It’s that time of the year again, and the first pumpkin beer I’ve seen locally is Great Lakes’ – fortunately, as it’s one of the best anywhere.
First, may I decry the now-ritual blasé deprecation (by too many) of the annual pumpkin beer phenom?
Pumpkin beer is a genuine innovation of the craft brewing renaissance albeit it can claim roots in 17th century colonial brewing. In those days they made beer of pumpkin, persimmon, something borrowed and something blue.
You can be sure in the periwig days precious barley malt was eked out with the fleshy gourd sometimes. I’d guess some of that Virginia pumpkin beere and the New England ones tasted like some of today.
Whether yes or no, the advent of modern pumpkin beer via the specific method of California craft pioneer “Buffalo” Bill Owens launched a permanent revolution. Rightly so, as when well-made it’s a great taste.
One of the verities of the beer world is, if something is successful, before long some droll-meister will put it down as old hat and soon the chorus swells. Whether it’s old school craft, imports once exotic but now familiar, or great beers made by megabrewers, the cynicism sets in fast.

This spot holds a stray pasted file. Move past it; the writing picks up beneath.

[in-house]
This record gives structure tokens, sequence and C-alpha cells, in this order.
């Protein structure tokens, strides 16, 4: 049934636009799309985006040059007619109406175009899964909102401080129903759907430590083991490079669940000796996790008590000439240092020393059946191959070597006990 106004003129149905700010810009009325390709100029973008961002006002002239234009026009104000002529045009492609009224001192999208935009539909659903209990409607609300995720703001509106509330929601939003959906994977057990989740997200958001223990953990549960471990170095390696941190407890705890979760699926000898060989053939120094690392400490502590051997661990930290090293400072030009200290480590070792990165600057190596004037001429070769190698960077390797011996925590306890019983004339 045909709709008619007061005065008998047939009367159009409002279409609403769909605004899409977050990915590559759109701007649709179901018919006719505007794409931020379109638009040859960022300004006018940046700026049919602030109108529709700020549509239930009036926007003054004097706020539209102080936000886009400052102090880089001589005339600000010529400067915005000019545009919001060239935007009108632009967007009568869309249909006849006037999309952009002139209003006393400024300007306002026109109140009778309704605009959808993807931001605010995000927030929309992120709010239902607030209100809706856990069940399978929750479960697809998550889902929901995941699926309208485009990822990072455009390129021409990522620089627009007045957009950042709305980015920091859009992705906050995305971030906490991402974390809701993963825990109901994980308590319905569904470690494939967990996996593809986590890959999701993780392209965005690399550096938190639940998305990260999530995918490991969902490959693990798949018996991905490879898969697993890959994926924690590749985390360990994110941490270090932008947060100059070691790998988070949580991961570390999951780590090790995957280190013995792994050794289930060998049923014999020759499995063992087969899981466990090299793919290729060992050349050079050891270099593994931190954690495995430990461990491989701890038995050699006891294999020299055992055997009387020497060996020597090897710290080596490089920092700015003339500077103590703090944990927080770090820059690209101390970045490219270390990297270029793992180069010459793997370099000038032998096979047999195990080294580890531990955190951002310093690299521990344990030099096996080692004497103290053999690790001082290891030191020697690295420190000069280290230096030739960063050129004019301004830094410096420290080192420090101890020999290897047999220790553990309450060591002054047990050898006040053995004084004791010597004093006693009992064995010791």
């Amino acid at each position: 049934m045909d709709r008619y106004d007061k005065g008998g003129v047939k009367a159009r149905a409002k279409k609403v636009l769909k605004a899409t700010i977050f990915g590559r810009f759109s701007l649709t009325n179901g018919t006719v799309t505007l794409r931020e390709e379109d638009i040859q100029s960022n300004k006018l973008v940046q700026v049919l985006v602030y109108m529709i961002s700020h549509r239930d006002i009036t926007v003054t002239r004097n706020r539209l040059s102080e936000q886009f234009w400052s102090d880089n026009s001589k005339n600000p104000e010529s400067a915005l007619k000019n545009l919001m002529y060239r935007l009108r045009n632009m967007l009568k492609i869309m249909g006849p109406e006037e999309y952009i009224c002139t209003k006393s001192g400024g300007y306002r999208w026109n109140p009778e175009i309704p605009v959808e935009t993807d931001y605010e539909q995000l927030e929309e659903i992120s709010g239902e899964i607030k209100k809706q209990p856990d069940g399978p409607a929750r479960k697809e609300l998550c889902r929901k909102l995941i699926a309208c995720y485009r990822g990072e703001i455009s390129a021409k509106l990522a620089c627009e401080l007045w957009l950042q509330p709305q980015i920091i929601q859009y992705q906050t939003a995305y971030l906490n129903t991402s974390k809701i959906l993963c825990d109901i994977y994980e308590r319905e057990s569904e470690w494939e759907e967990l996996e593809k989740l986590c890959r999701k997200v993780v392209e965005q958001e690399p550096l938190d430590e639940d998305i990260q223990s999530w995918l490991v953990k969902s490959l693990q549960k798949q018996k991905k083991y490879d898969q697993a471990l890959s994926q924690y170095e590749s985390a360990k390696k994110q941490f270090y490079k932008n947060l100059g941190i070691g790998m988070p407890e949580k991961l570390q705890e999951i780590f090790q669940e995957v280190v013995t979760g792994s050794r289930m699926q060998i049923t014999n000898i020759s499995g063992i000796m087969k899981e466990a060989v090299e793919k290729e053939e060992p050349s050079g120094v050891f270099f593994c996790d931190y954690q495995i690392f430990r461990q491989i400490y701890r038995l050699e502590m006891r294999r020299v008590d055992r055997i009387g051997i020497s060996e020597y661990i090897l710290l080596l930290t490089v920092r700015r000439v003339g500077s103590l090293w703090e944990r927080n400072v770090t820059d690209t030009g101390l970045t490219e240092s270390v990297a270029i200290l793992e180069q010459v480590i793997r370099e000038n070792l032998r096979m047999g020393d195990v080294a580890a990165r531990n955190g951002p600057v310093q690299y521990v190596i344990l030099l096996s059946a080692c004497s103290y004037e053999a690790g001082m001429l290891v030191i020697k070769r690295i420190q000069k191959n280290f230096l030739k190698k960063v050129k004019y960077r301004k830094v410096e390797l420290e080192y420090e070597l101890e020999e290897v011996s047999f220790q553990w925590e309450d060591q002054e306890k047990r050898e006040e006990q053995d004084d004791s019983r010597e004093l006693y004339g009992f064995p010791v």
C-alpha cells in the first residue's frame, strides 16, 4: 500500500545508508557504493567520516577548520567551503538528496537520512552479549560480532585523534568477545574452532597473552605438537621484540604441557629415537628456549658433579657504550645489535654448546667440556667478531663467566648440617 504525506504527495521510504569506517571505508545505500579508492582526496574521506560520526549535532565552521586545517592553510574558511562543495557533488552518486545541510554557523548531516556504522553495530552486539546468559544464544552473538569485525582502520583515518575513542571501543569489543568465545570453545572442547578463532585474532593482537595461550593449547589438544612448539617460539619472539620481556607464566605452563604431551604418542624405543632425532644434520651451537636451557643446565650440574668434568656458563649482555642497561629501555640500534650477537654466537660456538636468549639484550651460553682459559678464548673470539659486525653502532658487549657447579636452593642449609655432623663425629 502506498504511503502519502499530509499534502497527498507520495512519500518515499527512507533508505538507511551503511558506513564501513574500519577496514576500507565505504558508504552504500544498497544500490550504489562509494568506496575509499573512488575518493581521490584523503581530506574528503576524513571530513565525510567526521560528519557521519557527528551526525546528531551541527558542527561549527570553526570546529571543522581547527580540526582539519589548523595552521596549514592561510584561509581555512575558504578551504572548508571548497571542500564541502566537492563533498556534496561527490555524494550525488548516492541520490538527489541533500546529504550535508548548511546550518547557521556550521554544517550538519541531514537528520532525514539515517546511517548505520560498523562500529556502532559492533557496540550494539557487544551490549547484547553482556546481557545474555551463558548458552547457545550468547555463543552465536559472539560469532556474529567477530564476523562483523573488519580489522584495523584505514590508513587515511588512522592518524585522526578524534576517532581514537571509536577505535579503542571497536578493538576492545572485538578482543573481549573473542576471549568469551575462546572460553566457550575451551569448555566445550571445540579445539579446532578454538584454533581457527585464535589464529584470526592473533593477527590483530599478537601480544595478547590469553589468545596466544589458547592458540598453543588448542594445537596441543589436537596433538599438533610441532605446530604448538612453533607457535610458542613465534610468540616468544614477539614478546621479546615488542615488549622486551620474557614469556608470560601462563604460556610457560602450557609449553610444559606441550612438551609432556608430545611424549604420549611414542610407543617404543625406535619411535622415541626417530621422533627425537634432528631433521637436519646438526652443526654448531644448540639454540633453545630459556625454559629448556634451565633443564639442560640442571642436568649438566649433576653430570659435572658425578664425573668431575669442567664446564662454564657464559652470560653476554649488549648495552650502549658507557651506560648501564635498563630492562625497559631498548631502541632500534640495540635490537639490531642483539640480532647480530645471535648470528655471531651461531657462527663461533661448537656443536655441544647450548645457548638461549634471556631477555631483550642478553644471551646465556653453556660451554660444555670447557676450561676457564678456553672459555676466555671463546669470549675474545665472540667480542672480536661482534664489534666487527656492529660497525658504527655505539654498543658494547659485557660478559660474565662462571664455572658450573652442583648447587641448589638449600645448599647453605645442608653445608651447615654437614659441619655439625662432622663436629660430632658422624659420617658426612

I pay no mind to it. If it’s good, it should be praised and supported. If not-so-good, then say so and move on.
Great Lakes’ pumpkin beer hits all the right bases: the spices are evident but not a sledgehammer; the natural pumpkin flavour is there; and the hops are prominent, which you want as without evident hop support most beers will fail, pumpkin no less.
I do like other ways with pumpkin beer too, especially a well-made pumpkin porter. And some strong pumpkin ale with a malty quality can be just the thing as the hoar-frost starts to gather.
Pump it up we say, until you can feel it, and don’t mind the naysayers.